As discussed throughout this resource,  a lack of representation among reviewers, editors, and authors can limit publishing for, about, and by marginalized communities. This lack of diversity can result in a narrower body of literature that does not reflect the perspectives and topics of the broader community. It is also important  to consider the effects of the lack of diversity among the publishers who select, produce, distribute, and market scholarly works. Several studies in recent years have revealed that the scholarly publishing workforce identifies as predominantly white (up to 85%),  female (up to 76%), heterosexual (83%), and without disability (89%)  (Roberts, 2021), (C4DISC, n.d.). Additionally, despite the fact that publishing is a majority female profession, researchers have found that older white males more frequently advance to leadership (Taylor, Spilka, Monahan, Mulhern, & Wachter, 2020) and there is a significant gender pay gap within the profession (Page, 2020). 

Publishing business models

Most publishers have historically operated within subscription or sales models that require payment for access to publications. These business models situate research publications behind a paywall, resulting in limited access to research for those who are not affiliated with a subscribing or purchasing institution. More recently and under pressure from the academic community, many of these publishers are shifting their business models away from subscriptions and toward open access (OA) publishing, which enables readers worldwide to access publications without a subscription or any related charges. Many of these OA business models levy an Article Processing Charge (APC) for open access publication, shifting the cost burden from the reader to the author. Some well-resourced institutions subsidize these costs on behalf of their authors and/or encourage them to use grant funds to pay these fees. 

While this shift ensures broader, global access to research, it also amplifies barriers to publication: Many researchers from smaller or less-resourced institutions, poorly funded disciplines, and low- or middle-income countries don’t have access to funds to pay APCs, which limits their ability to participate in this form of scholarly communication.

Some publishers, including university presses and library publishers, are experimenting with alternative open access business models that eliminate or reduce publishing fees and support openly available journal and book-length publications through other, more equitable means, such as LYRASIS’ community funding models, Annual Reviews’ Subscribe to Open model, as well as open access monograph programs like Direct To Open (MIT) and Luminos (UC Press). 

Library publishers, in particular, focus on supporting the publication of “diamond” open access journals, which charge no fees either to publish or read, through institutionally subsidized platforms and services like UC’s eScholarship Publishing program. And, scholars increasingly are choosing to share their research openly via pre-publication venues such as preprint servers as a means of empowering members of broader disciplinary communities to make their work immediately and openly available in advance of and free from the gating function of formal publication (EuropePMC, 2023).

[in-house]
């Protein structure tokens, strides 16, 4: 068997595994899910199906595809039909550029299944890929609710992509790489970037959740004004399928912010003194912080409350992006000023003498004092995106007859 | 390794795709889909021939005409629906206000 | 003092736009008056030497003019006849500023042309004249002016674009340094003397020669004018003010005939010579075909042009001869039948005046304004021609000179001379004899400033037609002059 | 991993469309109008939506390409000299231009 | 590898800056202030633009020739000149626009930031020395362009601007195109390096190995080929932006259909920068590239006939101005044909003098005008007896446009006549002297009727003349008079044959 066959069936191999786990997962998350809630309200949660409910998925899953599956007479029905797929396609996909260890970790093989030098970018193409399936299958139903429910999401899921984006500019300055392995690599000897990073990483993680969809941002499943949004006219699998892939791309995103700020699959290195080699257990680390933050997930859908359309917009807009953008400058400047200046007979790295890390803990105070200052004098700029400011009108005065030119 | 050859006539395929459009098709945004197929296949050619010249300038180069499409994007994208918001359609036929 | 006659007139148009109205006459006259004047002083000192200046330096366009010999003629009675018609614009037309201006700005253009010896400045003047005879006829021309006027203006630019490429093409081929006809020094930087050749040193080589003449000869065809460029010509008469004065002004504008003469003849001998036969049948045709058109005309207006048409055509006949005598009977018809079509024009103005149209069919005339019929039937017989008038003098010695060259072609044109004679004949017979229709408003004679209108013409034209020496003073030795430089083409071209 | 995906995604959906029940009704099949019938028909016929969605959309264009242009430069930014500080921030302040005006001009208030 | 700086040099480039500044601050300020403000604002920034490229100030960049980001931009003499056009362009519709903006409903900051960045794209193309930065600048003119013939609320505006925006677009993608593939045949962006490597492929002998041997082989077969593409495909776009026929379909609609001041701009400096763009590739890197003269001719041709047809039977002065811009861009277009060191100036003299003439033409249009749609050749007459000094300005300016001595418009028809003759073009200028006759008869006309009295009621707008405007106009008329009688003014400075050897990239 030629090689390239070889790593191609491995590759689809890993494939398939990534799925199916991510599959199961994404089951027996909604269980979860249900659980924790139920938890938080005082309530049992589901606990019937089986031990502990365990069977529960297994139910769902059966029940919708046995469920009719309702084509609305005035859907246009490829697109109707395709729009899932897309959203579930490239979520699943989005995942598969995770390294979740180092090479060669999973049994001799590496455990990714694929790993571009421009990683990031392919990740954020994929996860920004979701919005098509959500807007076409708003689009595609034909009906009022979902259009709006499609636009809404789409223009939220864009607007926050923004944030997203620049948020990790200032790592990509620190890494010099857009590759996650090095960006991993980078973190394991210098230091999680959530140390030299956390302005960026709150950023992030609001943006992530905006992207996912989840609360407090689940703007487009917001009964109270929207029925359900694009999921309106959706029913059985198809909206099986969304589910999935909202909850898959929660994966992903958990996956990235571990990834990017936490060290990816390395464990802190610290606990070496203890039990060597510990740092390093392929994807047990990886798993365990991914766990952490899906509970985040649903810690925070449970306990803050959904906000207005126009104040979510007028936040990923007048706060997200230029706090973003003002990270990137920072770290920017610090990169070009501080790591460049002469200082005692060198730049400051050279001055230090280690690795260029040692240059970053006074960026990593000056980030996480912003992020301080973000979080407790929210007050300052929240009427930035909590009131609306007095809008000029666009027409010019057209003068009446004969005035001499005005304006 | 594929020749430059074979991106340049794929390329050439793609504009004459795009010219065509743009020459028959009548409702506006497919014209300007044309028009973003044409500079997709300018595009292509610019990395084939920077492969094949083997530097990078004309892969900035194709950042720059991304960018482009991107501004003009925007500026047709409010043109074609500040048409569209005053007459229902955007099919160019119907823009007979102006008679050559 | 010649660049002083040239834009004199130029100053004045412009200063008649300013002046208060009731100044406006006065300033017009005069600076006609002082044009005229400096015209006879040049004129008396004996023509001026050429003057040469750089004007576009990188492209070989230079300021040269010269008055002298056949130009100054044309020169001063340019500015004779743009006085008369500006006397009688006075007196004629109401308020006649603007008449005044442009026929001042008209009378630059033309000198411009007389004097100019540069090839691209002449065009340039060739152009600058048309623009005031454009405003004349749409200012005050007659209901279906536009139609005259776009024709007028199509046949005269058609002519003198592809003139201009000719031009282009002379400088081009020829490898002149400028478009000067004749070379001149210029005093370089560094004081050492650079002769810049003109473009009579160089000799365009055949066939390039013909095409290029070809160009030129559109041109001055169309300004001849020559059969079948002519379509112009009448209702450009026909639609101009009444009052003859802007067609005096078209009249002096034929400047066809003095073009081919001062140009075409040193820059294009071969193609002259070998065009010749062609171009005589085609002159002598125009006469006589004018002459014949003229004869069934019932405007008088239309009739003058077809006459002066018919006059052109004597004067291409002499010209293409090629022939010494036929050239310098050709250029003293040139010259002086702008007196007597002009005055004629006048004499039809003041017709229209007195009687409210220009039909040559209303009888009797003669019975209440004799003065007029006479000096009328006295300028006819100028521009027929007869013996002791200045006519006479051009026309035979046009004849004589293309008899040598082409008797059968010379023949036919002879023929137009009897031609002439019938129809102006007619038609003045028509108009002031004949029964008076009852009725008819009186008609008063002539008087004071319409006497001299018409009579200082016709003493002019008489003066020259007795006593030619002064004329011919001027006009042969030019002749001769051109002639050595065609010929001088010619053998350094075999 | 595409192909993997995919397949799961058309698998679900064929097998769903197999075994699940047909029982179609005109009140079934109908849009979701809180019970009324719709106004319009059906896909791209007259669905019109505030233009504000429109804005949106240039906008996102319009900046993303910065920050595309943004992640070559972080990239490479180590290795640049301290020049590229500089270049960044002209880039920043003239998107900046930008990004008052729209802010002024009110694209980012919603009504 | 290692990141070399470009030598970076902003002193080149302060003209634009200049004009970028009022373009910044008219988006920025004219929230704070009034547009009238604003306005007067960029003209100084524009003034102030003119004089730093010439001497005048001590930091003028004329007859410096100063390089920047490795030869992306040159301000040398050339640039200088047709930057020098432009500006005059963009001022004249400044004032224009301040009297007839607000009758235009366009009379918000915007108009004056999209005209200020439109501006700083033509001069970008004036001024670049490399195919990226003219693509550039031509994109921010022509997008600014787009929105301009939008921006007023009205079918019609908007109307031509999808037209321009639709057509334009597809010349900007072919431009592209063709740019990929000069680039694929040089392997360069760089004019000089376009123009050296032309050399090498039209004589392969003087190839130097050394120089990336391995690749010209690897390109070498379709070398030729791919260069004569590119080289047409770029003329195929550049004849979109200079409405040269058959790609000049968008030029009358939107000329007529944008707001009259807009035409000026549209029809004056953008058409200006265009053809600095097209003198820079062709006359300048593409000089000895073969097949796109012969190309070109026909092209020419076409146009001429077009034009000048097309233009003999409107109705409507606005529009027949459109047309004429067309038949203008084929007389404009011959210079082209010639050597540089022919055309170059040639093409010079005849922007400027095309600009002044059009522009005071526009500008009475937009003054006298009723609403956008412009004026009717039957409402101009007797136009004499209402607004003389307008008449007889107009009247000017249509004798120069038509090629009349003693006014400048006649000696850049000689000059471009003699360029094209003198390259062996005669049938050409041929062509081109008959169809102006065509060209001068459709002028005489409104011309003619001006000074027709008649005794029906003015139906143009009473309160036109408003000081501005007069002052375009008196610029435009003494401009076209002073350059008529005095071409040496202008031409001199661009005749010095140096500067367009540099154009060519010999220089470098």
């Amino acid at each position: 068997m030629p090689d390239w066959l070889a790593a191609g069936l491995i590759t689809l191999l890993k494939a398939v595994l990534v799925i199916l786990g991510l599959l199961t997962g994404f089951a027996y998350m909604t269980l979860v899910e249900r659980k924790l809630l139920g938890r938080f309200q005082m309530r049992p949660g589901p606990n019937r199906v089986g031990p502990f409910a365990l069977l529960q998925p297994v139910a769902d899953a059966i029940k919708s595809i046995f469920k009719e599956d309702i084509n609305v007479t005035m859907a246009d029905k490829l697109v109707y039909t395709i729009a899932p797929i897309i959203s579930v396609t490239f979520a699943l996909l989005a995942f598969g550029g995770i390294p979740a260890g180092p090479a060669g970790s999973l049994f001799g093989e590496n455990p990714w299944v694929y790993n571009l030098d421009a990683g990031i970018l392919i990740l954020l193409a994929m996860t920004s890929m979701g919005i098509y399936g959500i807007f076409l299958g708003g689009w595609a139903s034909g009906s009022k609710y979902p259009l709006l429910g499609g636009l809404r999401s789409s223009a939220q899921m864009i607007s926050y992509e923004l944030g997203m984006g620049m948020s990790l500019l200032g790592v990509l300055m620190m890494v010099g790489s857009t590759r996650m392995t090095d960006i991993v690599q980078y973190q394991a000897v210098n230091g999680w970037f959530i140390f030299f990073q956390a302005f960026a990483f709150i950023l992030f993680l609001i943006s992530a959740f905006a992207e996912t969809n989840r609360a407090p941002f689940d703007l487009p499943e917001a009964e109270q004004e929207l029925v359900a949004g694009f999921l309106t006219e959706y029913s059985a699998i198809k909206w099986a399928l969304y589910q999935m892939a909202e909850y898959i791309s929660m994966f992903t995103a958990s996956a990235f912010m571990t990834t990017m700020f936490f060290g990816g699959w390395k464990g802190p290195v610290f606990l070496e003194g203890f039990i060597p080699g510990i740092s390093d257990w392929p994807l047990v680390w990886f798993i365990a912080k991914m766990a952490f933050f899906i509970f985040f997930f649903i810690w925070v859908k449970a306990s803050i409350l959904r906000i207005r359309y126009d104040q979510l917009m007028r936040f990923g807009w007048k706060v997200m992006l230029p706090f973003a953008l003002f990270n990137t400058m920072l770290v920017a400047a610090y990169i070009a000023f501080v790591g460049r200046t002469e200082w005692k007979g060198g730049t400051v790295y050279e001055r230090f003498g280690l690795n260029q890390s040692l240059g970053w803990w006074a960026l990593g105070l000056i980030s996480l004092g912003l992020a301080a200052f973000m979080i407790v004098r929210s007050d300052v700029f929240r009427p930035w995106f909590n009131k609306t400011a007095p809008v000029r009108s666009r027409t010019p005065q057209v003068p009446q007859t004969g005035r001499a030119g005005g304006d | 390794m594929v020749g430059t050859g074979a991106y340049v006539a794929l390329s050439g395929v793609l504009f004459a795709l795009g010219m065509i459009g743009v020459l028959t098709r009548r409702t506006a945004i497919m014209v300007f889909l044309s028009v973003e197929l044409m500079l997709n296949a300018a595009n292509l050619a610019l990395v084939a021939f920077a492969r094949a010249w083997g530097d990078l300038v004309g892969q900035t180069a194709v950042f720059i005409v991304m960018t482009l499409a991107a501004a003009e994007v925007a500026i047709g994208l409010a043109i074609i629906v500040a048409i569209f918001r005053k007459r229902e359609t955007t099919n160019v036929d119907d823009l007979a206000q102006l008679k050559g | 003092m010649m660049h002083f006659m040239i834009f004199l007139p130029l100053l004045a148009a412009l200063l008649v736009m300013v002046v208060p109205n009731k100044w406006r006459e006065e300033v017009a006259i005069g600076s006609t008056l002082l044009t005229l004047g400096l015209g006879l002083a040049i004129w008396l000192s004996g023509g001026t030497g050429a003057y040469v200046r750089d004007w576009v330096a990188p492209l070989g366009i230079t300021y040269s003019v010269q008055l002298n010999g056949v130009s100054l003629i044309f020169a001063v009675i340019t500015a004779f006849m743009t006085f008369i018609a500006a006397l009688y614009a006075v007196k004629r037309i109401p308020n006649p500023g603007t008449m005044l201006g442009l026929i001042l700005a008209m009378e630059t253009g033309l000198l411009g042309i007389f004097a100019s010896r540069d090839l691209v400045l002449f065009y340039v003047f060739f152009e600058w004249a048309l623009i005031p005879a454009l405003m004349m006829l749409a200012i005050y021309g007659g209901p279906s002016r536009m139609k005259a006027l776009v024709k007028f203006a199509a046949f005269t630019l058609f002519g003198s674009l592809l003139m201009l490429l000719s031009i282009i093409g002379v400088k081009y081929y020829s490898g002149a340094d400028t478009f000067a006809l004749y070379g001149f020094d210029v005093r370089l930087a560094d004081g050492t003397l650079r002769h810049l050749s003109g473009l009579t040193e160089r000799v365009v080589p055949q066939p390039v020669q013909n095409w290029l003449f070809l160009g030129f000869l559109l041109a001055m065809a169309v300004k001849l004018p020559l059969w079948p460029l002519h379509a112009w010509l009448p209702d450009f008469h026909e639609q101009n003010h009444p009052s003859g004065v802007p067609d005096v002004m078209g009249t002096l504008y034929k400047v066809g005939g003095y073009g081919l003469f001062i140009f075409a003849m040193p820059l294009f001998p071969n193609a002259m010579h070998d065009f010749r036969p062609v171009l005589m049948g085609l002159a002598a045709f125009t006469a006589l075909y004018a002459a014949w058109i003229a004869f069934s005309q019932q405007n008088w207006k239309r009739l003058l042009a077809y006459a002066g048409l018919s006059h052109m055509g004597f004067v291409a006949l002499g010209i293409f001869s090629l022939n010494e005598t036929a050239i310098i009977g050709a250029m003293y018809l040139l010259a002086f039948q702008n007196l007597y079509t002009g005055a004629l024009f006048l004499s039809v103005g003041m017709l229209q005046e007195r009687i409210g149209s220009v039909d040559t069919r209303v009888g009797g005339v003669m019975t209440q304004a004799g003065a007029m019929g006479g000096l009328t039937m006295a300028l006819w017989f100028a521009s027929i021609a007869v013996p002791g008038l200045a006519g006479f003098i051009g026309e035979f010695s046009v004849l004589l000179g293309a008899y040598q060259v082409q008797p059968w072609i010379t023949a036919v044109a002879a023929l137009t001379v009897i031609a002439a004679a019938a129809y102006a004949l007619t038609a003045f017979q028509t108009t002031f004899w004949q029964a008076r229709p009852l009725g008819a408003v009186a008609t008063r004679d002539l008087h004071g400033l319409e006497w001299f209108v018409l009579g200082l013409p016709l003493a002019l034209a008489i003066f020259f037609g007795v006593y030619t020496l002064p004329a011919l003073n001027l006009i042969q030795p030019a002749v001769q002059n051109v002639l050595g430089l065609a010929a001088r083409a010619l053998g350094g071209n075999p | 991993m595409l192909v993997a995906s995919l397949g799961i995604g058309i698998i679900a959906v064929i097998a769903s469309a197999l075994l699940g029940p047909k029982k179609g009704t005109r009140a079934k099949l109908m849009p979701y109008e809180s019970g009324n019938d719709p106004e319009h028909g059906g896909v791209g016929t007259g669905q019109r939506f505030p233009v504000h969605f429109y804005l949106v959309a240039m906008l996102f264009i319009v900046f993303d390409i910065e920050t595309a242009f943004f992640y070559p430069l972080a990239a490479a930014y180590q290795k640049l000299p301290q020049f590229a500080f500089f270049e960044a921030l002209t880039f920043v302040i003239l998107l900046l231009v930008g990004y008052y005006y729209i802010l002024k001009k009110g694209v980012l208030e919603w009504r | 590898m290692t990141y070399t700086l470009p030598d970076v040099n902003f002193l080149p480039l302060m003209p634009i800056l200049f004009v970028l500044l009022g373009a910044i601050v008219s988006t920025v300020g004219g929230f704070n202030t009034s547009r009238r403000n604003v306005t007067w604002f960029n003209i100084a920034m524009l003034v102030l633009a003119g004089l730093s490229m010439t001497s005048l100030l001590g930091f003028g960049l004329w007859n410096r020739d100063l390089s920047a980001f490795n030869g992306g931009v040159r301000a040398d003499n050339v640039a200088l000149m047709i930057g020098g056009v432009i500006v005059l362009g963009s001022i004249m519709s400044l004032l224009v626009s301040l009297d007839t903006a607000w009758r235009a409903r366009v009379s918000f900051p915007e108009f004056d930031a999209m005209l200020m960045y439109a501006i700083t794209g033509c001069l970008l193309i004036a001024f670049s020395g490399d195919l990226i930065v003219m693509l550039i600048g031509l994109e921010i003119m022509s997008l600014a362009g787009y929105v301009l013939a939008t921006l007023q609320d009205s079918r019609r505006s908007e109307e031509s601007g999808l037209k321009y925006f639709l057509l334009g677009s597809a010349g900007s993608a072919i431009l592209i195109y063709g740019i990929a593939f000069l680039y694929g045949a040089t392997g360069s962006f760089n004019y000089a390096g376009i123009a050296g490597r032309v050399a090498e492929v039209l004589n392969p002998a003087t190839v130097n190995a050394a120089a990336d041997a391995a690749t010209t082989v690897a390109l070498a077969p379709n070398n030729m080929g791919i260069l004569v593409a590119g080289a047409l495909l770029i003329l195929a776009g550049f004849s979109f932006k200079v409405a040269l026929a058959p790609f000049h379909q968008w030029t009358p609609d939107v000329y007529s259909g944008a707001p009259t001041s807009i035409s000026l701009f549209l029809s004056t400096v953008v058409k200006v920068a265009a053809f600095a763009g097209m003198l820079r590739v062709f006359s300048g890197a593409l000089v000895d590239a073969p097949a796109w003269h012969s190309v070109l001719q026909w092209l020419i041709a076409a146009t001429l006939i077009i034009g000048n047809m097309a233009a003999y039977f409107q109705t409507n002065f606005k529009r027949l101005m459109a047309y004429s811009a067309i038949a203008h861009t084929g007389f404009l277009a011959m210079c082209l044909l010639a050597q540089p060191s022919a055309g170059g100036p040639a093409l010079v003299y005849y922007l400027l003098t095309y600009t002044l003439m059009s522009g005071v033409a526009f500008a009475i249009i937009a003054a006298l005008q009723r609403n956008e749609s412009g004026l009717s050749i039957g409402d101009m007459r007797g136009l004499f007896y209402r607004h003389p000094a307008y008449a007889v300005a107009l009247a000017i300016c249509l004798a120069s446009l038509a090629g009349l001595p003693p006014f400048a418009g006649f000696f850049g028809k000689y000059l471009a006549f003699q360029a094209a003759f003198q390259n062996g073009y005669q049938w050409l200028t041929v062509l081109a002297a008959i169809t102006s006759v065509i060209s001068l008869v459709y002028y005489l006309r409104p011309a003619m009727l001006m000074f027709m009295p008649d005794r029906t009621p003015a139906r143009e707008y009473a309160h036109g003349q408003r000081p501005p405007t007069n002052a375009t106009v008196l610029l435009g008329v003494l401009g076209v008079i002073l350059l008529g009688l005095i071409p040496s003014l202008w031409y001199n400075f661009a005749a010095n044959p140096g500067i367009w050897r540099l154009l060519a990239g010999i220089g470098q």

Bibliographic indexing services

Some bibliographic indexing services are owned by publishers. These services can amplify inequities through the selective inclusion and ranking of journals and the omission of large numbers of non-English journals as well as English journals based in non-English speaking countries (Bell & Mills, 2020 and Alperin & Costas, 2019). As publishing companies continue to grow and acquire such complementary service providers, their influence over what gets published and what is made discoverable increases. Where they control these services, publishers should consider the larger implications of algorithmic bias (Noble, 2018) and hidden inaccuracies in research databases (Reidsma, 2019) within the technologies that underpin these indexes. 

DEI best practices for publishers

Beyond considering equity issues associated with different publishing models and bibliographic indexing services, publishers should also consider adopting practices within their publications to increase the diversity of editors and peer reviewers, who effectively serve as the gatekeepers of scholarly publications and, by implication, of the research deemed worthy of inclusion in the scholarly record.

Works cited

What can I do?

There are many actions that scholarly publishers can take to diversify their workforce and adopt publishing models and practices that promote equitable and inclusive opportunities within their publications.

Effect change within the publishing profession with the following suggested actions:

  • Take steps to diversify the scholarly communication workforce and support underrepresented workers. 

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Page updated: May 12, 2023